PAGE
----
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Safety Certifications

Old 11-15-23, 11:53 AM
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Post Safety Certifications

My Background: I'm a regulatory engineer (electronics background). I worked for UL for 21 years and now I work for Snap-on Tools, helping them get cordless tools certified. I looked into the standards for certification requirements.

I found that there are a LOT that goes into safety certifications on an eBike: Bike system, battery and charger are all separate. Tests they do on the bike:
  • Input: make sure the input current drawn doesn't exceed ratings
  • Temperature: make sure that component temperatures don't exceed their specs. (which is easy to do, if components are under-spec'd or under-cooled)
  • Isolation Resistance: measure the resistance of electric insulation to make sure it's adequate
  • Dielectric Strength: test the electrical insulation with a high voltage to make sure it's adequate; doesn't arc
  • Humidity Conditioning: Same as Dielectric, but after a humidity soak. (humidity can penetrate certain materials and reduce the insulation properties)
  • Abnormal Conditions:
    • Overcharging
    • Component Faults
    • Blocked Ventilation
    • Locked rotor: Lock the motor up and confirm no fire, explosion, concentration of flammable gas, etc.
    • Running Overload: gradually overload the motor and confirm no fire, etc.
    • Battery short circuit
    • Imbalanced charging: This is an important one. There are dozens of cells in the pack they go out of balance over time and then when the charger charges to the same pack voltage, it means that the other cells in the pack are overcharged as a result of the tired cells not reaching their full voltage.
    • Shock: (kind of an impact test)
    • Thermal cycling: Confirming nothing bad happens when the bike is moved from a cold environment and back
  • Impact
  • Mold Stress: Makes sure the molded parts don't distort and expose anything that should be enclosed under hot conditions
  • Flexing: checking wire harnesses to make sure they're rugged & reliable
  • Ingress protection (IP testing) for dust and moisture; make sure safety-critical electrical spacings aren't effected
  • Vibration: Checking the effects of shipping. You'd be surprised how many components will shake off a board in this test. Usually big capacitors and inductors that aren't glued down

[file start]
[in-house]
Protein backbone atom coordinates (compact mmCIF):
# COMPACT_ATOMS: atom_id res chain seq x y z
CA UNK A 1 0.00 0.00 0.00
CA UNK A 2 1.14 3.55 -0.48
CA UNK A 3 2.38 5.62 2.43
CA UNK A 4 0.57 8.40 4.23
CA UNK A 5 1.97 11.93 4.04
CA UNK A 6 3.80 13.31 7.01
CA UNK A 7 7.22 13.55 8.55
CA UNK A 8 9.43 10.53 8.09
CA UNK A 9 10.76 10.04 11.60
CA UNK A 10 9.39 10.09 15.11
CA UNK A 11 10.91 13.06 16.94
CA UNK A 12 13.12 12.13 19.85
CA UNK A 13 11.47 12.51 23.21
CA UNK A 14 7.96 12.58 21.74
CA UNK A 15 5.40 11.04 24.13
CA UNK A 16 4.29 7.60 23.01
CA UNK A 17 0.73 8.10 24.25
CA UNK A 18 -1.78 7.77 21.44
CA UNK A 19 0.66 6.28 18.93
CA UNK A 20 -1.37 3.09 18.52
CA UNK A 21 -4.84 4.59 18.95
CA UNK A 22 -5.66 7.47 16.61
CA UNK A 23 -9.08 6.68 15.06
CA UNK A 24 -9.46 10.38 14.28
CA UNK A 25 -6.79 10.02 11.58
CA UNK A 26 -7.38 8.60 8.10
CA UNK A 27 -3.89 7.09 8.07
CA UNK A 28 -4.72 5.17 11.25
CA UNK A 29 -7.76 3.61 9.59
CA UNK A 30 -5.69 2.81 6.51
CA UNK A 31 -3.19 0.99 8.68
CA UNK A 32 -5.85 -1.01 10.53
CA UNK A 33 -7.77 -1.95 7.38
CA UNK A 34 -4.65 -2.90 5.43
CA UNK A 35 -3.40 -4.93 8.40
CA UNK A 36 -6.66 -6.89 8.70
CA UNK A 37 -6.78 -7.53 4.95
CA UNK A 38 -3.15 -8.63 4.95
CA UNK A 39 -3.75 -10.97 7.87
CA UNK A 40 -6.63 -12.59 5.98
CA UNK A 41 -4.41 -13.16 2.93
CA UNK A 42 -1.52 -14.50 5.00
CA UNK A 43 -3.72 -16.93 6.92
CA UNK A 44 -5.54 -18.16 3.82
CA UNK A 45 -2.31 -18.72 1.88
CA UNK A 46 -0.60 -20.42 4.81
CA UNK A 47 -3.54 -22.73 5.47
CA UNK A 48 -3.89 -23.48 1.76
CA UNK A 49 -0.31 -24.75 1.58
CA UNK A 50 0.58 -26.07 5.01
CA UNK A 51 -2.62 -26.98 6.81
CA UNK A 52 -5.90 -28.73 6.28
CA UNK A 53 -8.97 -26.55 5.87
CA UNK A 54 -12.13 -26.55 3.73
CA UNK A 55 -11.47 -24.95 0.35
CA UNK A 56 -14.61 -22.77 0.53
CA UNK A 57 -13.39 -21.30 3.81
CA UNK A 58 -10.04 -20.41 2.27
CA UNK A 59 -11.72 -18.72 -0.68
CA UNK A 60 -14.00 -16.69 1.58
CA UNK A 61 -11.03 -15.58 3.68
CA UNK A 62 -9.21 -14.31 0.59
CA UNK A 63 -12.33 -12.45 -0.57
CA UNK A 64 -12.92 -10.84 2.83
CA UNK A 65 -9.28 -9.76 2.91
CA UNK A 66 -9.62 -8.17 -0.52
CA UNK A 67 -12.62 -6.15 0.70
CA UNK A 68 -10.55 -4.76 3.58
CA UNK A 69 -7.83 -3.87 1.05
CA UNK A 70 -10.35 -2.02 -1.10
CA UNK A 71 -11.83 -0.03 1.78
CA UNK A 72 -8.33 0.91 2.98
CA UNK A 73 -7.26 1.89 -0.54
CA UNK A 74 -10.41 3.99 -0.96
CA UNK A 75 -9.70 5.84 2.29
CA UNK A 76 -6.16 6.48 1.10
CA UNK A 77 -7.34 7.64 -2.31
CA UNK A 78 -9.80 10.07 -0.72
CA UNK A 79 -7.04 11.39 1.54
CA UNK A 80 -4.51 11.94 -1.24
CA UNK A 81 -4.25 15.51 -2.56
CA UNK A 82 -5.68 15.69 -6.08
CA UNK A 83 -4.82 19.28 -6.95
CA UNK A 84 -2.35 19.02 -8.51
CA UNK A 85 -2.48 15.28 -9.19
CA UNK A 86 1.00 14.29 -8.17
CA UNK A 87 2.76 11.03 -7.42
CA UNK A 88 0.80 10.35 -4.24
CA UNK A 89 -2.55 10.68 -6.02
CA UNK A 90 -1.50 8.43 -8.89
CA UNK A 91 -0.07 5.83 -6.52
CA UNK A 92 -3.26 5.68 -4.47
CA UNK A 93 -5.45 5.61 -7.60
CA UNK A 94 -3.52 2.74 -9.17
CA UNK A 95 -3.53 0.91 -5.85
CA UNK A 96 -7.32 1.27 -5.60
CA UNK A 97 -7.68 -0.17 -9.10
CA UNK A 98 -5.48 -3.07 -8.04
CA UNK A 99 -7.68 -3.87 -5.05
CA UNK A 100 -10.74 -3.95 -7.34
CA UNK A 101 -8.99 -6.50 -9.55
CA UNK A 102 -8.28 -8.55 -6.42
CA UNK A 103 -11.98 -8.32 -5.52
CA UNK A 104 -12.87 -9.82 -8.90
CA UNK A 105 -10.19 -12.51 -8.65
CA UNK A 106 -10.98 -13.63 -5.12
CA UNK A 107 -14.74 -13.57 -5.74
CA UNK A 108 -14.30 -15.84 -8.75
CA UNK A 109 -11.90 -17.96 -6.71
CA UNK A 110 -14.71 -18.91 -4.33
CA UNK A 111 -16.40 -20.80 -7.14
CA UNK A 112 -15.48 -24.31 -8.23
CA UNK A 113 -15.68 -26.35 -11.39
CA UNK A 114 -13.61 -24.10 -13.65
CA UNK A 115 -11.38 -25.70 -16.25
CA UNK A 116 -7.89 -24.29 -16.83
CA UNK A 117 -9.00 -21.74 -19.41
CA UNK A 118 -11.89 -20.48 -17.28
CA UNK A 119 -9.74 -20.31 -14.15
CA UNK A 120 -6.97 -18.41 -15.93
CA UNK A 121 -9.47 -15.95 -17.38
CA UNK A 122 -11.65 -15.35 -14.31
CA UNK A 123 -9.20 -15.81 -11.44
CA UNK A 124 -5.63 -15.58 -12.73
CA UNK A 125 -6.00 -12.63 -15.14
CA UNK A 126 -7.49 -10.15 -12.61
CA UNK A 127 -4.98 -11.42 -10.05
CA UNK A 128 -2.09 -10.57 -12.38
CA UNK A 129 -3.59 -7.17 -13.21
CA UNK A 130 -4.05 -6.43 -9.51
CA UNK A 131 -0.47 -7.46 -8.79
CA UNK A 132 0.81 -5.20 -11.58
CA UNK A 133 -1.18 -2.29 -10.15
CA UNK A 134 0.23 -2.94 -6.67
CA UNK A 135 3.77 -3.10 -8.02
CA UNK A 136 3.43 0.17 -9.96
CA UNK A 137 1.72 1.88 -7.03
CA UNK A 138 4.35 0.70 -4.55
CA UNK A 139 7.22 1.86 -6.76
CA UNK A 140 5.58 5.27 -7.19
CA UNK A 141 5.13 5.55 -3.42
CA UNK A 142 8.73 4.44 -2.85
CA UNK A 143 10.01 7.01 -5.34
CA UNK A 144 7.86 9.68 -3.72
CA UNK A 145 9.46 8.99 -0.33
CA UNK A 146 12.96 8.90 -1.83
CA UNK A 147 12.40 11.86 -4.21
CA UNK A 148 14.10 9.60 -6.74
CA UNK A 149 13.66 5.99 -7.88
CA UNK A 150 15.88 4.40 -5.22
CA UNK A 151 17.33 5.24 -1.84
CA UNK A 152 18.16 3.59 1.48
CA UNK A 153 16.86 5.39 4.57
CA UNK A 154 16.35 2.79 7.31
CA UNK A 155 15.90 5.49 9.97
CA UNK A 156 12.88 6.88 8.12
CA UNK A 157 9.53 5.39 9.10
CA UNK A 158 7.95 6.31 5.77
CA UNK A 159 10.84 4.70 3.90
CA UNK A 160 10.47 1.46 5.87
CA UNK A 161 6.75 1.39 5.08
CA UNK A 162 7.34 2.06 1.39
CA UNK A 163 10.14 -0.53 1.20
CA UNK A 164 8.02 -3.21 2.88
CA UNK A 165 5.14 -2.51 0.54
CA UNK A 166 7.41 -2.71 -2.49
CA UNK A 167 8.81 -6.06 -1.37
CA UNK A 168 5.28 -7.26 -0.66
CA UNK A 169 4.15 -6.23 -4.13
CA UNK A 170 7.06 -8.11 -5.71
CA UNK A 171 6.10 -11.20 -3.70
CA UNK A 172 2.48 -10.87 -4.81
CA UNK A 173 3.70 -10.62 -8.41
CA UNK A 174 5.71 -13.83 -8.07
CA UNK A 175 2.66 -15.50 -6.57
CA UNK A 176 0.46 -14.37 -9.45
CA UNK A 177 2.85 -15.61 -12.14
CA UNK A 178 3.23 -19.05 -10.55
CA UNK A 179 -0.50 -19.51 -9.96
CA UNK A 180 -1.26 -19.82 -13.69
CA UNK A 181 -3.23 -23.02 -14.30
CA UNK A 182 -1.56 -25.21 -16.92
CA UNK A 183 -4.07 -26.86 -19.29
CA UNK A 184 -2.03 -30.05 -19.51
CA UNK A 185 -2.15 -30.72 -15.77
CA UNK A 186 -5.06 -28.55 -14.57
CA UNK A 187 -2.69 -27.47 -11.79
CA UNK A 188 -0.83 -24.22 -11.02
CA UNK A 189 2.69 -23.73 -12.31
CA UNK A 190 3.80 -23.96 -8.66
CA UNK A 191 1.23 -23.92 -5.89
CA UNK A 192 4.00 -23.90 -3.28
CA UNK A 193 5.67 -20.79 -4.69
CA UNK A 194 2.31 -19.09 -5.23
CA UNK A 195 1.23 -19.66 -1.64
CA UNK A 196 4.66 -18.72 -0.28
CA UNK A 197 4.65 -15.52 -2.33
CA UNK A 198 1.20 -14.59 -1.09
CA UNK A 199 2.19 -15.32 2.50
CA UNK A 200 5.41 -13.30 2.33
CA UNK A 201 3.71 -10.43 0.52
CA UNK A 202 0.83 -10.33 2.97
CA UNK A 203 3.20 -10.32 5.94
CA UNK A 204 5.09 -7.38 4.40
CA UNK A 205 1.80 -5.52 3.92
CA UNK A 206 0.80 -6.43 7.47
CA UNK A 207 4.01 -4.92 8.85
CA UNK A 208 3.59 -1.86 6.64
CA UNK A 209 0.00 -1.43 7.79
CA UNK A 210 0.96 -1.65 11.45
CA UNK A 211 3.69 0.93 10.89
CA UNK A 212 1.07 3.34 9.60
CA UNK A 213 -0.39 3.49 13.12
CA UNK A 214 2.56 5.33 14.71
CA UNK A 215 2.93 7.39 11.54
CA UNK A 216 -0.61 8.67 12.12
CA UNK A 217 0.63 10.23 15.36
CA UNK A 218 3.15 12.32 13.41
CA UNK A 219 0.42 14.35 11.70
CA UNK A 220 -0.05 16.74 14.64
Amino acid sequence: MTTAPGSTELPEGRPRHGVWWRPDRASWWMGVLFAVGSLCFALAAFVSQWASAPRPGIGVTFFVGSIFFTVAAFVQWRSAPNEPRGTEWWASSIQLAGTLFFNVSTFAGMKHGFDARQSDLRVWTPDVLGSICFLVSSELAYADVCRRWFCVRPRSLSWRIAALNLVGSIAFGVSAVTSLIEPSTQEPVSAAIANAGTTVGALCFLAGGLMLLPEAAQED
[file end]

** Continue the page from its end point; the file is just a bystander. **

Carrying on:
• Strain Relief: Check that if a cord or harness is pulled, it can protect the electrical connections from the strain
  • Startup Assistance Mode: confirms max 6 kph (3.7 mph) in walk mode and that it self-cancels if the button is released

The battery cells have to be certified on their own. Then, they are certified in the pack and again in a certified bike.

The chargers have their own requirements.

This is a big expense, but they really do make the bikes safer.

I remember when cheap Chinese hoverboards were burning houses down. The US government approached UL and asked them to write a standard so they could require it. Now that eBikes/batteries are burning down shops in NYC, there is a standard for electrical systems for eBikes (UL 2849) as well as for the battery packs for use in light electric vehicles (UL 2271).
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Old 11-15-23, 11:59 AM
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Very informative, thanks!
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Old 11-15-23, 01:38 PM
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I will attest to UL's thoroughness in developing their certifications. I worked as a construction document reviewer for a local agency. A bit of my job was to verify UL certifications for photovoltaic, storage and generating equipment.

If you want to verify an ebike's UL certification(s) look at its UL labelling. then look that up on UL's online directories.
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Old 11-15-23, 07:26 PM
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Snap On you say...please send me a digital Torque wrench at your price I will send you the money ; )